Is China's attention moving towards Russia? - comments Oleg Khokhlov for the Banker


The Banker, 01.12.2016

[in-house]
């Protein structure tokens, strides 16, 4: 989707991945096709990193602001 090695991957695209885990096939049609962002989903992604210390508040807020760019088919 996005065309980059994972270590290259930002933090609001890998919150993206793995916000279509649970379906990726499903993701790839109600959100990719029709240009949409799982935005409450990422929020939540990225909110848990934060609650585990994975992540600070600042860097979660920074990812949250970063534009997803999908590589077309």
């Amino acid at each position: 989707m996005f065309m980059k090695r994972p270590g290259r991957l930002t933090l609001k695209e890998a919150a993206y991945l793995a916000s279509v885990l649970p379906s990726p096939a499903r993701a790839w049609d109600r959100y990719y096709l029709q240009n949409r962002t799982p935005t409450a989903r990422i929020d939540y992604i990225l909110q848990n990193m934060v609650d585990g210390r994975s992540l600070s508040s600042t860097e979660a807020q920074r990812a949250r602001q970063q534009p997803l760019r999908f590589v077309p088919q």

Russia is edging towards China – or so the story goes. And the politicians are doing their part. Russian president Vladimir Putin and his Chinese counterpart Xi Jinping have met in China five times since Mr Jinping came to power in 2013, which crucially also includes the period since the introduction of Western sanctions on Russia in early 2014. <…> Investing also means access to technology and new, specially protected markets, as well as the creation of global brands through acquisitions. Some investment is driven by government policies. But as Oleg Khokhlov, a partner in banking and finance at Moscow-based law firm Goltsblat BLP, points out, investment goes beyond even this. “We are seeing an interesting trend of Chinese companies transacting with other Chinese companies with assets in Russia,” he says. “In those cases, the fact that the business is in Russia is just a coincidence. They know the business is run by Chinese people and that they work to a Chinese codex.” Such business hubs exist, for example, in the Far East in Russia, he adds, where Chinese investors are active in the forestry sector, are transacting between each other and are building local infrastructure, which is lacking. <…>Chinese influence also extends to Russia’s banking sector, where Chinese financial institutions have been setting up shop since 2013. Banks such as ICBC, Bank of China, China Construction Bank and Agricultural Bank of China are largely seeking to participate in lending and leasing activities, according to Mr Khokhlov. “Chinese banks are slowly but incrementally increasing their capacity to do onshore deals in Russia,” he says. The banks are particularly interested in stronger credits or familiar names, he adds, such as aircraft finance transactions for Russian majority state-owned airline Aeroflot. Most Chinese banks follow Western sanctions, especially those with subsidiaries in the US and Europe, but some, including China Development Bank (CDB), have decided to disregard the restrictions. “From the early days of sanctions, CDB had sign-off from the Chinese central government to lend to sanctioned Russian entities,” says Mr Khokhlov. “It would lend to the likes of VTB and Sberbank regardless of EU and US sanctions, which meant that CDB became an important source of funds for sanctioned banks.”

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